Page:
"That was the hand-loom, and when at last is come another that goes with steam, the weavers have revolted and sworn to destroy them all, since one could do the work of many. I hear it all, and listen, and think how it is that a man's mind can think a thing that takes bread from other men. I am sixteen, then, and skilful and with good wages for every day, and it is then that Armand is come,--Armand, who was weaver, too, but who had been soldier with the great Emperor, and seen the girls of all countries. But he cared for none of them till he saw me, for his thought was always on his work; and he, too, planned machines, and fretted that he had not education enough to make them with drawings and figures so that the masters would understand. When machines have come he has fretted more; for one at least had been clear in his own thought, and now he cannot have it as he will, since another's thought has been before him. He told me all this, believing I could understand; and so I could, madame, since love made me wise enough to see what he might mean, and if I had not words, at least I had ears, and always I have used them well. We are still one family when the time comes that I marry, and my father has good wages in spite of machines, and all are reconciled to them, save my brother. But the owners build factories. It is no longer at home that one can work; and in these the children go, yes, even little ones, and hours are longer, and there is no song to cheer them, and no mother who can speak sometimes or tell a tale as they wind, and all is different. And so my mother says always: 'It is not good for France that the loom is taken out of the houses;' and if she makes more money because of more silk, she loses things that are more precious than money, and it is all bad that it must be so. My father shakes his head. There are wages for every child; and he sees this, and does not so well see that they earned also at home, and had some things that the factory stops, for always.

"For me, I am weaver of ribbons, and I love them well, all the bright, beautiful colors. I look at the windows of my St. Etienne and feel the color like a song in my heart, and while I weave I see them always, and could even think that I spin them from my own mind.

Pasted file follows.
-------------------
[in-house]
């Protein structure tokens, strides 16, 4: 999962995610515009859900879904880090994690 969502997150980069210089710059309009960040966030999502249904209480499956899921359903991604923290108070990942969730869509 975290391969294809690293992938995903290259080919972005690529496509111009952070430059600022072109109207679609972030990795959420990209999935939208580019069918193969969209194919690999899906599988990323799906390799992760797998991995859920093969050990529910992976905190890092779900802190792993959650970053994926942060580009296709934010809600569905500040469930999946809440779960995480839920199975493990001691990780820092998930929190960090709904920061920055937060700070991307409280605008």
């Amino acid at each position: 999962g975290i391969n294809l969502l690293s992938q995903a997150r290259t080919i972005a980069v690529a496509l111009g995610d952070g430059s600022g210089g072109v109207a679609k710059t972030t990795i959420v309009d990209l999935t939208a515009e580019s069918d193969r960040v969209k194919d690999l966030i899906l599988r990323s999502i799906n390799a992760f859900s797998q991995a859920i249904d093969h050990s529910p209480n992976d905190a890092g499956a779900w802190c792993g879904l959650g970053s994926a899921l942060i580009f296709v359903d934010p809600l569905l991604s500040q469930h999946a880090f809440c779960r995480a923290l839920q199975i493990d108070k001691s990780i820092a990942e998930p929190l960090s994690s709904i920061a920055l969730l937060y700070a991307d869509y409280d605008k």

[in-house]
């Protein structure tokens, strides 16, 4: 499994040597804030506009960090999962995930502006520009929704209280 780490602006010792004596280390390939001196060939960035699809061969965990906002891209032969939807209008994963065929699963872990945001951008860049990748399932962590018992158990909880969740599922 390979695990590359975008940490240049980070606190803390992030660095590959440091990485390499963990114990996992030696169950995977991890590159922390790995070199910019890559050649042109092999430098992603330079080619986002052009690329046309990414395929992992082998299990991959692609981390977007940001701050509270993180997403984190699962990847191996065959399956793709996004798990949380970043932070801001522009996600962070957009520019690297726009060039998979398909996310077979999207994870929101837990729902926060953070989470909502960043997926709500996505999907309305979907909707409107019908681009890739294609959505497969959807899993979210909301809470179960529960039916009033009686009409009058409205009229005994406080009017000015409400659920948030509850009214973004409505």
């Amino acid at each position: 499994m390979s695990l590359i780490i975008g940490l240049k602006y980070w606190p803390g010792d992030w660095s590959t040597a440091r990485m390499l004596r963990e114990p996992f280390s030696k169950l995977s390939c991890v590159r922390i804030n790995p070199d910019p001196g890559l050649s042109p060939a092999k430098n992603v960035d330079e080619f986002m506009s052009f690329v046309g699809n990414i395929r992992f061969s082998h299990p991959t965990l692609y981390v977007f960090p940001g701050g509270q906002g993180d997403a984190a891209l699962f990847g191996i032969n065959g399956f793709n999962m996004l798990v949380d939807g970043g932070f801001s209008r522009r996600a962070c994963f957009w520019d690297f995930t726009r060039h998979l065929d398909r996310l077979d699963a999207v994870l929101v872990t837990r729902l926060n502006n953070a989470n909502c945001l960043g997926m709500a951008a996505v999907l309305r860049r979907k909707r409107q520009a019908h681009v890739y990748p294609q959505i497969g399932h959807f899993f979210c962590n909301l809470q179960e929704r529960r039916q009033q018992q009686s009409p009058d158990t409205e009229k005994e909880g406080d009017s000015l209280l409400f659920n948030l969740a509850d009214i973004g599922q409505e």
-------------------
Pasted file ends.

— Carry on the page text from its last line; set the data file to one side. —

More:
"That is a fancy that has rest when the days are long, and the sound of the mill in my ears, and the beat of the machines, that I feel sometimes are cruel, for one can never stop, but must go on always. I think in myself, as I see the children, that I shall never let mine stand with them, and indeed there is no need, since we are all earning, and there is money saved, and this is all true for long. The children are come. Three boys are mine; two with Armand's eyes, and one with mine, whom Armand loves best because of this, but seeks well to make no difference, and we call him Etienne for my saint and my church. And, madame, I think often that more heaven is in him than we often know, and perhaps because I have prayed always under the window where the lights are all at last one glory, and the color itself is a prayer, Etienne is so born that he must have it, too. I take him there a baby, and he stretches his hands and smiles. He does not shout like the others, but his smile seems from heaven. He is an artist. He draws always with a bit of charcoal, with anything, and I think that he shall study, and, it may be, make other beautiful things that may live in a new St. Etienne, or in some other place in this Paris that I love; and I am happy.

"Then comes the time, madame, that one remembers and prays to forget, till one knows that it may be the good God's way of telling us how wrong we are and what we must learn. First it is Armand, who has become revolutionary,--what you call to-day communist,--and who is found in what are called plots, and tried and imprisoned. It was not for long. He would have come to me again, but the fever comes and kills many; he dies and I cannot be with him,--no, nor even see him when they take him to burial. I go in a dream. I will not believe it; and then my father is hurt. He is caught in one of those machines that my mother so hates, and his hand is gone and his arm crushed.

"Now the children must earn. There is no other way. For Armand and Pierre I could bear it, since they are stronger, but for Etienne, no. He comes from school that he loves, and must take his place behind the loom. He is patient; he says, even, he is glad to earn for us all; but he is pale, and the light in his eyes grows dim, save when, night and morning, he kneels with me under my window and feels it as I do.